The Mémorial de Caen is a museum and war memorial in Caen, commemorating the Second World War and the Battle for Caen.
The memorial is dedicated to the history of outstanding conflict in the 20th century and particularly World War II. The museum was officially opened on 6 June 1988 (the 44th anniversary of D day) by the French President François Mitterrand. The original building deals primarily with World War II looking at the causes and course of the conflict.
The museum was subsequently extended:
· In 1991 a gallery dedicated to the Nobel Peace Prize was added
· Three memorial gardens, The American Garden, The British Garden and the Canadian Garden were dedicated to the three main allied nations involved in liberating France.
· In 1994, marking 50 years since the liberation of Europe, the American Garden was officially opened. With a fountain at the centre, symbolising life, plaques of the fifty American states have been erected nearby.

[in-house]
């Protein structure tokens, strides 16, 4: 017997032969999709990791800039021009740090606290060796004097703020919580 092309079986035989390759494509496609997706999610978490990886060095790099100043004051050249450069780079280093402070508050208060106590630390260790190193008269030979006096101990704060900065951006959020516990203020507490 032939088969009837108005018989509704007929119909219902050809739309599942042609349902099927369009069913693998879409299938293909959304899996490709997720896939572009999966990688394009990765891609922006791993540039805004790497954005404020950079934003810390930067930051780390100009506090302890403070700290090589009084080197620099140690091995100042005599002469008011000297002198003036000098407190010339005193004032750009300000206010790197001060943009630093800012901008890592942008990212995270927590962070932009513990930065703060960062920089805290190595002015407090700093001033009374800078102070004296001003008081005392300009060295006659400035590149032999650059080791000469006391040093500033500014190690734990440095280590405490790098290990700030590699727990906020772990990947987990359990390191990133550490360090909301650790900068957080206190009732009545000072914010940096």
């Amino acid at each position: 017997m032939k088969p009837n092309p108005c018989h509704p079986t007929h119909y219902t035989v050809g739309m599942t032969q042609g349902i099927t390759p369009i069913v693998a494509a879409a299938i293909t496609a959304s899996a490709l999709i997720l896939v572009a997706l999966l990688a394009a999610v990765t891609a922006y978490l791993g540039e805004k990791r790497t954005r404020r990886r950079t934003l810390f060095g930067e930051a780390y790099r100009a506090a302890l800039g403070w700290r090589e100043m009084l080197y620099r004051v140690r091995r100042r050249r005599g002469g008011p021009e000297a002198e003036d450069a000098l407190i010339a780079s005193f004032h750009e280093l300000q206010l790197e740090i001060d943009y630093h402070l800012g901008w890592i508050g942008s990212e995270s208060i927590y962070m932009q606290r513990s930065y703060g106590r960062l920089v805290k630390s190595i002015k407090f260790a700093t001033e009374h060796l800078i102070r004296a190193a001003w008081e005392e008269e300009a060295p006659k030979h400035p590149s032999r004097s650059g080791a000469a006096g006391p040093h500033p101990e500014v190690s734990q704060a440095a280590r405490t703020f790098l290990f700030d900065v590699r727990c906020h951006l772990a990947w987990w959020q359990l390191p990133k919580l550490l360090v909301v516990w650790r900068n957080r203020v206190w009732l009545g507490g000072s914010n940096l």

· In 1995, it was the Canadian Support Committee’s turn to create its own garden. Designed by twelve students of architecture from the universities of Montreal and Ottawa, the Souvenir Garden encourages reflection.
· In 2004, Prince Charles inaugurated the British Garden. Various sculptures evoking the participation of the various forces in the conflict: the Royal Air force, the Royal Navy and the 15 British divisions are represented by cypress trees planted alongside a colonnade in bloom.
· An extension focusing on the Cold War and the search for Peace was opened by President Jacques Chirac in 2002. It comprises neutralized warheads, planes and a fragment of the Wall of Berlin.
© M Quemener/Caen Memorial